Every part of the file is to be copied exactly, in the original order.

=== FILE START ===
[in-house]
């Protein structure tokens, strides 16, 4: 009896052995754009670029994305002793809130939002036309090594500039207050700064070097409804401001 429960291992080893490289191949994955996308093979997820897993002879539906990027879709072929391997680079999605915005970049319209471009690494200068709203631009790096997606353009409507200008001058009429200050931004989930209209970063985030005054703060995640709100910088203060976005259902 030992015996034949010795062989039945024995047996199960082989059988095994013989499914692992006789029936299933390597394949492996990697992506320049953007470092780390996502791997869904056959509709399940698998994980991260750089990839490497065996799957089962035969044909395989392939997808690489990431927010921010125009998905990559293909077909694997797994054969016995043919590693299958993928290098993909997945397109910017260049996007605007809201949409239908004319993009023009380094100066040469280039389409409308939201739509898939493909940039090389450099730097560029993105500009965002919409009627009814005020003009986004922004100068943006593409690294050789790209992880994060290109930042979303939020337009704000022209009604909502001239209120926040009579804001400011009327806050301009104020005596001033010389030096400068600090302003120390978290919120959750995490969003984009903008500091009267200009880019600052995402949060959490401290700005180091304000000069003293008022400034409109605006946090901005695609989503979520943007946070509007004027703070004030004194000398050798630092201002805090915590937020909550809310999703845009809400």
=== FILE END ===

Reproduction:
[in-house]
């Protein structure tokens, strides 16, 4: 009896052995754009670029994305002793809130939002036309090594500039207050700064070097409804401001 429960291992080893490289191949994955996308093979997820897993002879539906990027879709072929391997680079999605915005970049319209471009690494200068709203631009790096997606353009409507200008001058009429200050931004989930209209970063985030005054703060995640709100910088203060976005259902 030992015996034949010795062989039945024995047996199960082989059988095994013989499914692992006789029936299933390597394949492996990697992506320049953007470092780390996502791997869904056959509709399940698998994980991260750089990839490497065996799957089962035969044909395989392939997808690489990431927010921010125009998905990559293909077909694997797994054969016995043919590693299958993928290098993909997945397109910017260049996007605007809201949409239908004319993009023009380094100066040469280039389409409308939201739509898939493909940039090389450099730097560029993105500009965002919409009627009814005020003009986004922004100068943006593409690294050789790209992880994060290109930042979303939020337009704000022209009604909502001239209120926040009579804001400011009327806050301009104020005596001033010389030096400068600090302003120390978290919120959750995490969003984009903008500091009267200009880019600052995402949060959490401290700005180091304000000069003293008022400034409109605006946090901005695609989503979520943007946070509007004027703070004030004194000398050798630092201002805090915590937020909550809310999703845009809400």